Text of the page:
(NaturalNews) The growing popularity of going gluten-free, spurred in large part by a steady uptick in cases of celiac disease and related gluten intolerances, has set the mainstream media on the defense with a stream of articles now condemning the diet as just another fad. A recent piece by ABC News, for instance, claims that gluten is just another form of dietary calories and that avoiding it can actually be harmful to health for people with a diagnosed health condition.
Reports associating gluten-free diets with a phenomenon known as "social contagion," or the rapid spread and adoption of an idea across social strata simply based on viral popularity, also aim to denigrate the avoidance of gluten as some kind of psychosomatic disorder. Some in the establishment have even gone so far as to declare the idea of gluten intolerance as complete horse hockey, using much more colorful language, of course.
This tirade is unlikely to stop anytime soon, which begs the question: Why do the media and many in the medical establishment care so much about other people choosing not to eat gluten? In the ABC News report, the suggestion is that many popular ideas about gluten are false, mainly those which claim that it is unhealthy and leads to the packing on of belly fat, among other health detriments.
Modern wheat is not like the old stuff
Some of these points may be true, but others, including the idea that gluten is "just gluten" and is perfectly safe for most people, are blatantly disingenuous. Anyone who has been reading Natural News for a while may already know that many gluten-containing foods today come from wheat varieties that have been substantially altered from the traditional or heritage wheat varieties of old.
"It's an 18-inch tall plant created by genetic research in the '60s and '70s," said Dr. William Davis, a cardiologist and author of the popular book Wheat Belly. In Dr. Davis' view, modern wheat is a "perfect, chronic poison," in part because it contains a new protein known as gliadin that does not exist in heritage wheat. Though not technically gluten, gliadin is a health threat to people without gluten sensitivities or celiac disease.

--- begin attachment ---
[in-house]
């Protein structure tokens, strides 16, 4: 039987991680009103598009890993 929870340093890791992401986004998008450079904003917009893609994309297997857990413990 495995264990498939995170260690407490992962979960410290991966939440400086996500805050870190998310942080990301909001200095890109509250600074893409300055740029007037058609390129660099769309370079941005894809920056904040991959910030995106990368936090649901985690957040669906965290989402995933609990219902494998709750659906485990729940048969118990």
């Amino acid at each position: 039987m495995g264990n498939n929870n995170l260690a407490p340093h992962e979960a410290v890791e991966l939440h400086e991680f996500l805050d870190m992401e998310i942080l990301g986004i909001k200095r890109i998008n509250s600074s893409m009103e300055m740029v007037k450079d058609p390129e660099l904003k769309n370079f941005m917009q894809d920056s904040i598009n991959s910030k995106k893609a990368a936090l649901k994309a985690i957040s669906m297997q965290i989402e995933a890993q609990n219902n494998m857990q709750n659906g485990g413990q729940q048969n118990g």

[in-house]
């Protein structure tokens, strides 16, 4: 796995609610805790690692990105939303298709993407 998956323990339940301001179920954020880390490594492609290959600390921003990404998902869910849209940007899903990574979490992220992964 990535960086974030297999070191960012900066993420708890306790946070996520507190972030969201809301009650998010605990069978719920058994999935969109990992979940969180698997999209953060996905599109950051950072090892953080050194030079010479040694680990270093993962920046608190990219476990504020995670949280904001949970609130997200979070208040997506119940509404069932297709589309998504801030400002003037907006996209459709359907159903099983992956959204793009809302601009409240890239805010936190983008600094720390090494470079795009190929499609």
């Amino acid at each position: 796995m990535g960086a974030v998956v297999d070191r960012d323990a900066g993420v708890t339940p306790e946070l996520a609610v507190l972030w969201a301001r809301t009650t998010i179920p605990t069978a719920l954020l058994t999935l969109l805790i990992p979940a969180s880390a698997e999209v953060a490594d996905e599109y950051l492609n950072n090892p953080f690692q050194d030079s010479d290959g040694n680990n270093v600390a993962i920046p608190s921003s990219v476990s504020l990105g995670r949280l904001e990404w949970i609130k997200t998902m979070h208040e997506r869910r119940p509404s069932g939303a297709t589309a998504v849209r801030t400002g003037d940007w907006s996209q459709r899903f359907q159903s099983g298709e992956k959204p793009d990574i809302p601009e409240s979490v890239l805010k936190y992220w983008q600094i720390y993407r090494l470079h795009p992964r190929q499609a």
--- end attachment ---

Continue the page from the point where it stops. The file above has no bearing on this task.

In other words, the wheat issue is complex, and perhaps targeting only gluten is missing the forest for the trees. But the fact of the matter is that an increasing number of people are having problems with modern wheat and its derivatives, and it is no laughing matter. People today are fatter, more sedentary and have more chronic health problems than people of old -- and the transformation of wheat into higher-yielding hybrid varieties seems to have played a role in this.
Wheat industry playing dirty to fight growing distrust of gluten
It is important to note that many of the news outlets now bashing the gluten-free diet receive advertising dollars from large food conglomerates that rely on consumers buying gluten-containing products. So it is no surprise, then, that they are now targeting people who skip gluten, but who don't necessarily have diagnosed celiac disease, as being the equivalent of misinformed fools.
At the same time, some of these same news outlets are lashing out against the so-called "kale craze," or the increased consumption of kale for health purposes. One news site disparagingly refers to the growing popularity of kale as a fad cult with no leader, accusing the phantom "kale industry" of trying to drive up sales by claiming the greens to be a superfood.
But Dr. Davis and others aren't falling for the lies. In his view, sticking with foods that are "least likely to have been changed by agribusiness" is the best bet, and this includes avoiding not only wheat but a host of other processed grains that science is now showing cause inflammation, gut issues and ultimately chronic disease and death.